Used 1999 Chevrolet Tracker Review
Edmunds expert review
What's new for 1999
The all-new Tracker has finally arrived, with a fresh look and revamped interior that are sure to make it more attractive to folks cross-shopping the Kia Sportage, Toyota RAV4 and Honda CR-V mini-utes. Only the name and a handful of components carry over from the previous-generation Tracker, and the many improvements are evident throughout.With its lower roofline, sloping hood and sculpted flanks, Tracker's design is far more stylish than its predecessor, whether you choose the two-door softtop model or four-door hardtop. Better still, Tracker's all-new interiors are more comfortable and feature better ergonomics, including a reworked instrument panel that houses full instrumentation.
Unlike many of today's unibody mini-SUVs built off car platforms, Tracker boasts full ladder-type frame construction. Track width has been increased for '99 by nearly 2.5 inches for a wider stance, with MacPherson-strut front suspension and an all-new five-link rear setup locating its rigid axle. Even the steering has been improved, dropping the old recirculating-ball system in favor of a modern rack-and-pinion unit.
The result is improved ride and handling, with better stability and more substantial road feel. Sure, when driven hard the Tracker still exhibits plenty of understeer, but it is more predictable and less twitchy than last year's version. Power front disc brakes with rear drums bring things to a halt, while four-wheel ABS is optional. A new, "shift-on-the-fly" four-wheel-drive system with automatic locking front hubs is now standard on all 4WD models.
Four-door Trackers can be equipped with power windows, door locks and mirrors, while child security rear door locks are standard. Rear seating is surprisingly comfortable for two adults. Improving the way the rear seat is stowed not only provides a nearly flat load floor, but about two-and-a-half more square feet of cargo room as well. There are a wide variety of optional features to equip your four-door Tracker nearly as well as some popular compacts.
The two-door convertibles are more than six inches longer than last year, providing an additional 1.3 square feet of cargo floor area with the rear seat stowed. All have an improved, two-piece "easy opening'' top that opens up the front section, rear section or both to the sun. Dealer-installed "Exterior Accessory Packages" can also be added to custom-tailor your Tracker for more serious on- or off-road duty, if you so desire.
New this year is a 2.0-liter, 16-valve DOHC four-cylinder engine that is standard on the four-door and optional on convertibles. It puts out 127 horsepower at 6,000 rpm and 134 foot-pounds of torque at 3,000 revs through a five-speed manual or optional four-speed automatic transmission. The base motor on the two-door is a 1.6-liter inline four available only with the stick shift, but the little motor's 97 tortured ponies and mere 100 foot-pounds of torque demand that you opt for the bigger engine mated to the five-speed.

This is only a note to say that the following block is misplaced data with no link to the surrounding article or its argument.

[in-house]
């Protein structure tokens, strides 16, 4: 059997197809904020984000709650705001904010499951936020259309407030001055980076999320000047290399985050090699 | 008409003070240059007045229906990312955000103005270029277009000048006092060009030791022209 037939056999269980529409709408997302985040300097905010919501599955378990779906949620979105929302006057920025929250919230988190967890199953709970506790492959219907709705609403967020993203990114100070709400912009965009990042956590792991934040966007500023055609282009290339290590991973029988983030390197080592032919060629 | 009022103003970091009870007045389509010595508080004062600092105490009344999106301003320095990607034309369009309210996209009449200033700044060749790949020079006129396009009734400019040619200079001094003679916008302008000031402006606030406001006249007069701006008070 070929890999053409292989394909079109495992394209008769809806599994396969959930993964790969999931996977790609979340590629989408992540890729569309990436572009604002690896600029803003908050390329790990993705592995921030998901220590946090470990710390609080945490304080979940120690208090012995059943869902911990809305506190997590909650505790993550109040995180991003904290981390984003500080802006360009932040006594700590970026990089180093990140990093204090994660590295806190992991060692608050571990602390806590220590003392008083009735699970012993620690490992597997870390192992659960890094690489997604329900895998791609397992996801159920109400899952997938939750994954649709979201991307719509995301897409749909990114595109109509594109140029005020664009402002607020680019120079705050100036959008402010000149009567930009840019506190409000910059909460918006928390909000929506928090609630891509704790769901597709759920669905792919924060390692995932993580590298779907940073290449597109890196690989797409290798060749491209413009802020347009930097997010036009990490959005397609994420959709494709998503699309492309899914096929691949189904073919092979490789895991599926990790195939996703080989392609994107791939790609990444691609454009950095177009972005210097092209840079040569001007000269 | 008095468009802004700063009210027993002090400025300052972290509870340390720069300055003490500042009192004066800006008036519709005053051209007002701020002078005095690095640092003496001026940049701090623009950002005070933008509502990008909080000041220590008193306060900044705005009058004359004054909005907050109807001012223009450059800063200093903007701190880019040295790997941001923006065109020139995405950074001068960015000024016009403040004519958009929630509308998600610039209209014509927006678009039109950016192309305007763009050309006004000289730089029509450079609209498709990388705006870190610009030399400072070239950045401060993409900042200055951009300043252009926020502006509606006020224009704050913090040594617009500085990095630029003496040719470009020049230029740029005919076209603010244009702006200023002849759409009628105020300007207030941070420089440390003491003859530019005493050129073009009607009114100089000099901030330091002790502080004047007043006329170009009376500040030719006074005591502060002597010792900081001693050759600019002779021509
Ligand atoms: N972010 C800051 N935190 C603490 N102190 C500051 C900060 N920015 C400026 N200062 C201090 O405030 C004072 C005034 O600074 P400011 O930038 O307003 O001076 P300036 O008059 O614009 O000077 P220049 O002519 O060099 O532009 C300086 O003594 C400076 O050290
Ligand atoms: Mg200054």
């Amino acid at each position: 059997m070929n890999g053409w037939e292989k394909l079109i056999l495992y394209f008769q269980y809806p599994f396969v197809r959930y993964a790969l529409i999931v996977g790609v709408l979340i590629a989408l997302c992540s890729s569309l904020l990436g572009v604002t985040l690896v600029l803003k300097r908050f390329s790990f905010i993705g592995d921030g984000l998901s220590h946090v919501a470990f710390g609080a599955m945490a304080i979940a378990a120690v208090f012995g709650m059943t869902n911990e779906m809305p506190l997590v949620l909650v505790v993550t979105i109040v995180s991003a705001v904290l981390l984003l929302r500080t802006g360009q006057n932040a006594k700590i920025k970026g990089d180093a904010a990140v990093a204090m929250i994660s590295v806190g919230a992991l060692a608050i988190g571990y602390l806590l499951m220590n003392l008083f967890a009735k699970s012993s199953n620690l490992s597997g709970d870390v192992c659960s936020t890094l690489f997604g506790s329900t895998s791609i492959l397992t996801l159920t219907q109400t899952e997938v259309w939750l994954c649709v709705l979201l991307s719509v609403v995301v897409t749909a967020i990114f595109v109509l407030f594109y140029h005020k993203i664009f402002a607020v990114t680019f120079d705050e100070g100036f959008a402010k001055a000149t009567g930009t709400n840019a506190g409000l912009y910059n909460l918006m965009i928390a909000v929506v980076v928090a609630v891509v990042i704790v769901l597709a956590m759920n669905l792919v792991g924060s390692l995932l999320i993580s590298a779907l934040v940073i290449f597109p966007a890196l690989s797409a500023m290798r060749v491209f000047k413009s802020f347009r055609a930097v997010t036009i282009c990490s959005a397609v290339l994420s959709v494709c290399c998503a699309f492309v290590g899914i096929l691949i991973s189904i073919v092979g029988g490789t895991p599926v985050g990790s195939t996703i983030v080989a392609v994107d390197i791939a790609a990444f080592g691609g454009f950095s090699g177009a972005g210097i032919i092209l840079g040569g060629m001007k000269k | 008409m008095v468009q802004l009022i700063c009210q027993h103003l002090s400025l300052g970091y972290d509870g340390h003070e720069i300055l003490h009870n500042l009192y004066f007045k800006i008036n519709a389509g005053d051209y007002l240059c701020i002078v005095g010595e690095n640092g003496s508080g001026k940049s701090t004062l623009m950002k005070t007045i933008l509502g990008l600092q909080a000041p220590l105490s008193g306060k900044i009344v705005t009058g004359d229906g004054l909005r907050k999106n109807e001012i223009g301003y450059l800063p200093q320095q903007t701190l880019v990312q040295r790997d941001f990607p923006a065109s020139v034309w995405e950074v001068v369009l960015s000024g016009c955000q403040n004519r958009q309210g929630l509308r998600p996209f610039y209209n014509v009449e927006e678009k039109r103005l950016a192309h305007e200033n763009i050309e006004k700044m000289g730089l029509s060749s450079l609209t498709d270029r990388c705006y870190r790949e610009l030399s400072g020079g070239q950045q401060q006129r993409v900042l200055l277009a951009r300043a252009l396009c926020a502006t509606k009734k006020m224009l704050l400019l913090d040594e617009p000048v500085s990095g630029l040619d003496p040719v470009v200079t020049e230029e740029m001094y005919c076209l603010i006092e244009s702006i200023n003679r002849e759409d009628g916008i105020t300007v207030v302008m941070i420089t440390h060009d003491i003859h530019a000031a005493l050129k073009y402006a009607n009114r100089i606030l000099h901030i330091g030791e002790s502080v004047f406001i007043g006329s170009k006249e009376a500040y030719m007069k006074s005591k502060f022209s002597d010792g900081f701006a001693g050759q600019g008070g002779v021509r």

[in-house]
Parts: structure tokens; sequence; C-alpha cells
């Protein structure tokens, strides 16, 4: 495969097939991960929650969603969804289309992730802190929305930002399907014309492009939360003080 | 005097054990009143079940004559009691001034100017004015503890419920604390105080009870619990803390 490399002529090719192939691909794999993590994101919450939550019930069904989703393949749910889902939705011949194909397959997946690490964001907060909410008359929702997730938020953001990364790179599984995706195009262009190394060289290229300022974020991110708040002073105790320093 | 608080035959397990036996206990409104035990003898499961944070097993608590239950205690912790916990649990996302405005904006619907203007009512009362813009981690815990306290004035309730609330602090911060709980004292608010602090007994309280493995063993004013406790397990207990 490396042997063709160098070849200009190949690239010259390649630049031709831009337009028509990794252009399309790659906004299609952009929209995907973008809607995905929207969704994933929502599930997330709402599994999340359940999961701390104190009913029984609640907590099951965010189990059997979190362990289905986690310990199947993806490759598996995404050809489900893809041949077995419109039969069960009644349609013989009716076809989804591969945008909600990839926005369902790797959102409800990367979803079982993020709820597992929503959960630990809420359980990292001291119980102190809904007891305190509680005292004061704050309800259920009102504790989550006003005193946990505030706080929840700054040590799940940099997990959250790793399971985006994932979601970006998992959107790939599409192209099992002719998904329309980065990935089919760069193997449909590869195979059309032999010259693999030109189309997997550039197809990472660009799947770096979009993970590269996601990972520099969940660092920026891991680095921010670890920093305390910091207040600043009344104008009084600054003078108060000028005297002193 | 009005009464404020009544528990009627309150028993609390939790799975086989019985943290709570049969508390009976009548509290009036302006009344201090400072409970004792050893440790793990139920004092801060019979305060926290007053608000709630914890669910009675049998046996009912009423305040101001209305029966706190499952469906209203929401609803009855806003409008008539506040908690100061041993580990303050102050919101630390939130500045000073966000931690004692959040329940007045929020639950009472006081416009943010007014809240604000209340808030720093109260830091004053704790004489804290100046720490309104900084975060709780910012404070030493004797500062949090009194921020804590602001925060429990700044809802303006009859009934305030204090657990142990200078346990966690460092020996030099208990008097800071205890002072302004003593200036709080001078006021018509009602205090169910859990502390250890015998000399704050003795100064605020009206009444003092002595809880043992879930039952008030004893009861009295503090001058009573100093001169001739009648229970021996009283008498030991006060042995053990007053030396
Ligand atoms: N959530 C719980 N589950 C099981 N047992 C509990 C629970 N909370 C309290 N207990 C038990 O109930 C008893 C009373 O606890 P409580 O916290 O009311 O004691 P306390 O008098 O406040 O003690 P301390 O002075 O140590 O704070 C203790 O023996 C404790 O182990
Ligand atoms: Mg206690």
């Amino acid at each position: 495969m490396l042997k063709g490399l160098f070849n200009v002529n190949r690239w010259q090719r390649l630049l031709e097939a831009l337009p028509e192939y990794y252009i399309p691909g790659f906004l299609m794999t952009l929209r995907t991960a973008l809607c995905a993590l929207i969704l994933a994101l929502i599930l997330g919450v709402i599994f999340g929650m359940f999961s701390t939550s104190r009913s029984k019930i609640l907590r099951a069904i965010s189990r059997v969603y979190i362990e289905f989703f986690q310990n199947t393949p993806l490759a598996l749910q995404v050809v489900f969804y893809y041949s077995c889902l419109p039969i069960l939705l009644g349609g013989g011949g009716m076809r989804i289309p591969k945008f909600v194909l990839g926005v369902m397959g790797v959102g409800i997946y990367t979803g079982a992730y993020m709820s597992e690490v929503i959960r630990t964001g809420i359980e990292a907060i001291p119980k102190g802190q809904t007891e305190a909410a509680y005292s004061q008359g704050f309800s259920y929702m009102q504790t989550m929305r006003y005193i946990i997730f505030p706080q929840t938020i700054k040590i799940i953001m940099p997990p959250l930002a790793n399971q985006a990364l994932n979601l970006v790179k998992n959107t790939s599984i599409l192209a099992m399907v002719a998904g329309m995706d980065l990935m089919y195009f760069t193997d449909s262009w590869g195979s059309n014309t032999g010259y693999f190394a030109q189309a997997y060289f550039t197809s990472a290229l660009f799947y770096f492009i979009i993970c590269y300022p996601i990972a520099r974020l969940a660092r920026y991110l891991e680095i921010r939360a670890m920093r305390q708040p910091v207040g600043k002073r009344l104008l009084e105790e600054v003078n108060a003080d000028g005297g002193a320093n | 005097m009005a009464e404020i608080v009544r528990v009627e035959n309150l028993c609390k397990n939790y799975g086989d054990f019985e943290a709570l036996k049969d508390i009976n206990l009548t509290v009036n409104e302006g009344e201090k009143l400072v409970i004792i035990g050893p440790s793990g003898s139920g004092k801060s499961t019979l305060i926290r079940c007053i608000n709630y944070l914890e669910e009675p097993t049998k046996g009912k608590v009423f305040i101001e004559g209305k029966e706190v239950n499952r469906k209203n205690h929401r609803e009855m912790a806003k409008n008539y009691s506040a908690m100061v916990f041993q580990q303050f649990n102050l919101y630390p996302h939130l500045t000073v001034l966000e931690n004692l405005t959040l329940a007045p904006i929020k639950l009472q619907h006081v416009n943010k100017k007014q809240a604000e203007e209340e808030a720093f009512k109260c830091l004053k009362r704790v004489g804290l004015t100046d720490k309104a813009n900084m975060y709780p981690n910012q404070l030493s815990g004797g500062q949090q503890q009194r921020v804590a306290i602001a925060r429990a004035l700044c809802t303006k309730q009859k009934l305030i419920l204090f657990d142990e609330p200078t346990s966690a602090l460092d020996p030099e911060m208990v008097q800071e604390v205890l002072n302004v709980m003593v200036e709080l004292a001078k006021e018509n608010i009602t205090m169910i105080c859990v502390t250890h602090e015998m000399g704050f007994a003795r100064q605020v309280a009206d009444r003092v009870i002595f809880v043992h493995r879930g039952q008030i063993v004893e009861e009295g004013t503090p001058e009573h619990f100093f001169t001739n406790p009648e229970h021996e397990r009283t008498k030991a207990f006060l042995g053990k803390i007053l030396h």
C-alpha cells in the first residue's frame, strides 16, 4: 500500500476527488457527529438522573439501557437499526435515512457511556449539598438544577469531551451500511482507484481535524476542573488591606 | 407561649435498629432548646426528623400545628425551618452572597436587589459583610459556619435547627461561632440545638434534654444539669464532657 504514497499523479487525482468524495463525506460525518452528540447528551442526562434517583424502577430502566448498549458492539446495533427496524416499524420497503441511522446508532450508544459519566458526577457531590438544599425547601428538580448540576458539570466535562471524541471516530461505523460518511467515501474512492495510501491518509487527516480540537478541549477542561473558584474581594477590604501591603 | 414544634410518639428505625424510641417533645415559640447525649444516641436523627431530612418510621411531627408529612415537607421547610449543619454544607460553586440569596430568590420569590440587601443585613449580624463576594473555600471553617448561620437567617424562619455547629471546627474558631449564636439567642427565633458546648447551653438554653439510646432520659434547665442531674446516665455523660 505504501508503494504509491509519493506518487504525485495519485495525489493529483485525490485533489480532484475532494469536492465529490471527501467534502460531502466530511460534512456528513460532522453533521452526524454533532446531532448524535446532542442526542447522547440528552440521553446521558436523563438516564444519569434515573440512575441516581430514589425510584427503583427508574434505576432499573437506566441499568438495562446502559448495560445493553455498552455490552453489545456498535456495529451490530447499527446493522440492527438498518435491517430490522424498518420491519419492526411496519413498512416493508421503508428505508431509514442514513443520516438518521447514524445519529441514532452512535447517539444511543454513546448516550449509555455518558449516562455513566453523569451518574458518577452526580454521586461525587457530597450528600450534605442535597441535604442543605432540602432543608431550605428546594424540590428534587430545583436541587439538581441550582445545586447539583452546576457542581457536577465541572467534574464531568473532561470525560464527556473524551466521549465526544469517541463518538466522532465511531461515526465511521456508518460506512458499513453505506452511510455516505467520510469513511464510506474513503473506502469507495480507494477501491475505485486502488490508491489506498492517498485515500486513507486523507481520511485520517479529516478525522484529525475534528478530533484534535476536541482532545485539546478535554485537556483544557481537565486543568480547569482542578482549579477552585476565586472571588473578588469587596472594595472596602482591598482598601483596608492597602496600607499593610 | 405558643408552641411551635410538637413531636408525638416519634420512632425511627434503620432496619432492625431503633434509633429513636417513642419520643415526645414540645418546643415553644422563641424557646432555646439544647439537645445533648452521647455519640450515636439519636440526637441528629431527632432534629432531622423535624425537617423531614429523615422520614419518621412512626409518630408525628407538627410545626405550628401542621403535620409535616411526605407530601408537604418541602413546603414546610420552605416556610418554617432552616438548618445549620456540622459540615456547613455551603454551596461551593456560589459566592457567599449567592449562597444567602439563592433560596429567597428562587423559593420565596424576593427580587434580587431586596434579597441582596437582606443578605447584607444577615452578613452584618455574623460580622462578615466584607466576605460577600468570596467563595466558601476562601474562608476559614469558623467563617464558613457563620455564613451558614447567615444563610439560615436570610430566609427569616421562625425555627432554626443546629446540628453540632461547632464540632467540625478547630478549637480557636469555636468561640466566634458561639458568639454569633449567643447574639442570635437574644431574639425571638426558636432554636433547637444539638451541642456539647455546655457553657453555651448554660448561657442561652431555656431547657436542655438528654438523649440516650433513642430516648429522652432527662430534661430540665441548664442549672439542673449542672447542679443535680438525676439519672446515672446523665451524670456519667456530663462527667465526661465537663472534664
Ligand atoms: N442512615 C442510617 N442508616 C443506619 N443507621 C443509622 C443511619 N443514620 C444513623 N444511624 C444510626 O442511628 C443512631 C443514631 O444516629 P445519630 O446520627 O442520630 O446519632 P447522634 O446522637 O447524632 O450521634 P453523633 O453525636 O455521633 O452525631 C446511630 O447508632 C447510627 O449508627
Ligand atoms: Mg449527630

Sorry, but the V6 that is available in the Chevy's Suzuki twin, the Vitara, cannot be had in the '99 Tracker at any price. That's too bad, because even with its more powerful engine, the Tracker is woefully wheezy while under hard acceleration -- buzzing and complaining well before redline.
Power-hungry drivers aside, there's no denying that fun-in-the-sun motoring takes on fresh meaning behind the wheel of a little Tracker convertible -- even more so with the go-anywhere attitude afforded by four-wheel drive. And more practical-minded folks will no doubt appreciate the blend of good utility and fuel economy afforded by a Tracker four-door. Indeed, if you're looking for a mini-SUV for city driving chores and short weekend excursions, the new-and-improved Tracker's blend of features and value deserves a look.
Edmunds expert review process
This review was written by a member of Edmunds' editorial team of expert car reviewers. Our team drives every car you can buy. We put the vehicles through rigorous testing, evaluating how they drive and comparing them in detail to their competitors.
We're also regular people like you, so we pay attention to all the different ways people use their cars every day. We want to know if there's enough room for our families and our weekend gear and whether or not our favorite drink fits in the cupholder. Our editors want to help you make the best decision on a car that fits your life.